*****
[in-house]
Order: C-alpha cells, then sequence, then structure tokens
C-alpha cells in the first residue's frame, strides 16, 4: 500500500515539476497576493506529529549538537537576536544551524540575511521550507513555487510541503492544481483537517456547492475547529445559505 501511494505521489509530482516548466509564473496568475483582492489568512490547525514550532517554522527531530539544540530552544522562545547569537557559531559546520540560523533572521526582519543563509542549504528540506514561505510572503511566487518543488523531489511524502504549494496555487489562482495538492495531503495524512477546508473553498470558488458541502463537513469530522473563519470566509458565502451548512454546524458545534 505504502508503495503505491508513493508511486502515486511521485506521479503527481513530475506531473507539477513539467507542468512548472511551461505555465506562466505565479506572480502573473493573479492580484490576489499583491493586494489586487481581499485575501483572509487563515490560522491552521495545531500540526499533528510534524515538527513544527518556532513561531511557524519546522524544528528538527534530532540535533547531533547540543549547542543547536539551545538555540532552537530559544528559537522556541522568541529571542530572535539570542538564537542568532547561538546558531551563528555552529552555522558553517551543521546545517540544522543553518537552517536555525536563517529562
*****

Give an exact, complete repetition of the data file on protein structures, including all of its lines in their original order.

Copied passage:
[in-house]
Order: C-alpha cells, then sequence, then structure tokens
C-alpha cells in the first residue's frame, strides 16, 4: 500500500515539476497576493506529529549538537537576536544551524540575511521550507513555487510541503492544481483537517456547492475547529445559505 501511494505521489509530482516548466509564473496568475483582492489568512490547525514550532517554522527531530539544540530552544522562545547569537557559531559546520540560523533572521526582519543563509542549504528540506514561505510572503511566487518543488523531489511524502504549494496555487489562482495538492495531503495524512477546508473553498470558488458541502463537513469530522473563519470566509458565502451548512454546524458545534 505504502508503495503505491508513493508511486502515486511521485506521479503527481513530475506531473507539477513539467507542468512548472511551461505555465506562466505565479506572480502573473493573479492580484490576489499583491493586494489586487481581499485575501483572509487563515490560522491552521495545531500540526499533528510534524515538527513544527518556532513561531511557524519546522524544528528538527534530532540535533547531533547540543549547542543547536539551545538555540532552537530559544528559537522556541522568541529571542530572535539570542538564537542568532547561538546558531551563528555552529552555522558553517551543521546545517540544522543553518537552517536555525536563517529562